It could be up to the banks discretion as well. If you don't have any concern that's fine.

Mark E. Funk

Right. The only time our covenants get tested, which I highlighted earlier, is if the excess availability falls below $100 million. So, we're at 340 today. Even with your point of view may be, you do a huge haircut to it would take a huge devaluation for the fleet to basically drop below $100 million.

Steven G. Bunger

Plus, we're doing more and more free cash flow which will increase that availability as we pay down debt.

Mark E. Funk

We just increased to $20 million this quarter.

Steven G. Bunger

So, to answer your question specifically is that's not a concern and that's not something that's tested because we have the [strength] in covenants.

Operator

You're next question is a follow-up from Scott Schneeberger - Oppenheimer.

Scott Schneeberger – Oppenheimer & Co.

Mark, I got cut off when you were mentioning the September and then March price increase. These are on renewals only, right, and not on across the board new rentals?

Mark E. Funk

Right, that is correct. I think when Steve mentioned that the new were still going out at same rates but the price increase was four units that had been out for more than a year at that time. So we had a clasp and we didn't, the first price increase of September of last year we did not touch MSG name just because the merger had just closed.

And then this time we did include MSG former customers in the price increase and going back to stats its generating call it $225,000 of incremental revenues as a result of two price increase per month. And the one thing I'd highlight as well is one thing that we track is the attrition trend on those and literally the attrition rates are lower than our normal attrition rates for customers not receiving the price increase. So that was a smart decision on our part to put those through.

Scott Schneeberger – Oppenheimer & Co.

You got my next question on that one, one more if I could. This conversion of branches sounds like a great cost efficiency effort. How are you tracking on your synergistic benefits from the merger and you addressed in the past of some additional opportunities you'd like to pursue. Could you just update us on what other initiatives what might be in store?

Steven G. Bunger

As far as the synergies for the mergers, we have achieved those. Those are achieved and the future synergies are just things that we're talking about, which are standard branches to operational branches. We're looking at other pieces of our cost structure to try to take costs out. Just like any business, we're going down to the level of looking at our trash pickup at our branches to say can we do it every other week as opposed to one a week and reduce that cost by 50%? We're really managing every cost line on our P&L statement.

Mark E. Funk

And just to highlight the synergy, which is in the press release and I mentioned as well, it's 8.1 for the quarter and we had 7.7 last, so that really shows that we have that synergy at $30 million. We talked about it over and over again.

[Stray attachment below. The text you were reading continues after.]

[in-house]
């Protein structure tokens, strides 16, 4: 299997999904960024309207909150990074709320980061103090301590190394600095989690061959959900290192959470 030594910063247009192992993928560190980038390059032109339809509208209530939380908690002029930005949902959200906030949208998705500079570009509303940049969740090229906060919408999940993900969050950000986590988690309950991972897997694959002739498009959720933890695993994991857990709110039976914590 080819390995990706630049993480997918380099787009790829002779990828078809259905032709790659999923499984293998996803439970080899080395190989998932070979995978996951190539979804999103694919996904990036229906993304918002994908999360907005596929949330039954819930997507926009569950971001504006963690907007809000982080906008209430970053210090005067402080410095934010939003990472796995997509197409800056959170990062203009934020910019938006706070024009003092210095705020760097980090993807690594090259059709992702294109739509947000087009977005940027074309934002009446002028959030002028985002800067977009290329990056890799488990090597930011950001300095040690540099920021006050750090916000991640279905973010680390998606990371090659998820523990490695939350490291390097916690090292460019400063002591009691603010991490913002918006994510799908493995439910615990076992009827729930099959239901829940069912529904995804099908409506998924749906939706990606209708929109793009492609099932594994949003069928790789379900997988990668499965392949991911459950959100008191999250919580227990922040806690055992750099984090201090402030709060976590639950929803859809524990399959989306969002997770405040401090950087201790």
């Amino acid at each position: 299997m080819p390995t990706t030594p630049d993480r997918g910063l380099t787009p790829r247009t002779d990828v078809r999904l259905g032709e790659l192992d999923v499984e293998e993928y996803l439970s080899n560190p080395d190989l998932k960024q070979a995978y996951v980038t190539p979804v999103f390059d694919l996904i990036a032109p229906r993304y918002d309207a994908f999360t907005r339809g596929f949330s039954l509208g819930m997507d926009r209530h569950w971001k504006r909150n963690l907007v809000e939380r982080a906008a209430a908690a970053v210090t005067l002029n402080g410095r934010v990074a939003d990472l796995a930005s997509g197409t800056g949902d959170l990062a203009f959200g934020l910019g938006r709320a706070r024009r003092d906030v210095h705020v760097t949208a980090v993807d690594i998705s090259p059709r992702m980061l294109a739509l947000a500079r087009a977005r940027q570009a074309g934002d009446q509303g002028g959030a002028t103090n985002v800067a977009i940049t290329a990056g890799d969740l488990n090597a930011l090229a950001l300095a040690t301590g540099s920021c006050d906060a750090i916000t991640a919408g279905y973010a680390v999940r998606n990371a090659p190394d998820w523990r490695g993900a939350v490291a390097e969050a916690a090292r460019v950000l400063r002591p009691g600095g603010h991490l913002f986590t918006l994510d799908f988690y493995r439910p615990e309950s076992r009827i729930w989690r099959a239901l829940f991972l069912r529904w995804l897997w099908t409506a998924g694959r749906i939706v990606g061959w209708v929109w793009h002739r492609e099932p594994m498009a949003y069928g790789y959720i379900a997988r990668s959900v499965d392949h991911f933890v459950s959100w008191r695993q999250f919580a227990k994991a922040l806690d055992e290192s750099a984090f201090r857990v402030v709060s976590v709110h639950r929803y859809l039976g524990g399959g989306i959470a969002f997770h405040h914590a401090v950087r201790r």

Operator

Your final question comes from Gregg Hillman – First Wilshire Securities.

Gregg Hillman – First Wilshire Securities

Concerning maintenance CapEx to maintain your EBITDA where it is right now. I know you said it was between like 15 and 25 for the year, but could you comment on that, please.

Mark E. Funk

As far as maintenance CapEx for truck fleet and that type of thing, that's usually like $2 million a year so it's minimal. Repairs and maintenance to our fleet itself goes through the P&L, and let's call it 1.5% of revenue. So, that's not in the CapEx number that actually gets hit and incurred on the P&L.

Gregg Hillman – First Wilshire Securities

So, the capital expenditure is that expansionary CapEx to buy more mobile offices, for example?

Mark E. Funk

Well, at this point I don't think we're focusing really on expansion at all. That 15 to 25 really is for, call it re-branding of MSG units adding our vaulted Tri-Cam Locking System to them, putting on premium doors, putting on new signage over time. So, a portion is that and then a portion is just infrastructure build out as far as IT and the like to build a stronger platform for when the economy returns. So, it's not really adding units, if that's your question.

Gregg Hillman – First Wilshire Securities

And then finally, just the seasonality of the quarters, I take it the first quarter is not representative of the four quarters of the year.

Mark E. Funk

Historically it has not been. It's historically been our weakest quarter. Just to put things in perspective, as far as the revenue line call it Q4 of '07 to Q1 of '08 dropped about 6%, utilization rate dropped about 5%. I think what just makes this environment unique is the economy, but traditionally the first quarter is the weakest.

Operator

I will now turn the conference call back over to management.

Steven G. Bunger

I want to thank everyone for participating in the conference call and wish everyone a great day. Thank you.

Operator

Ladies and gentlemen, this concludes our conference for today. Thank you all for participating and have a nice day. All parties may now disconnect.

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Source: Mobile Mini Inc. Q1 2009 Earnings Call Transcript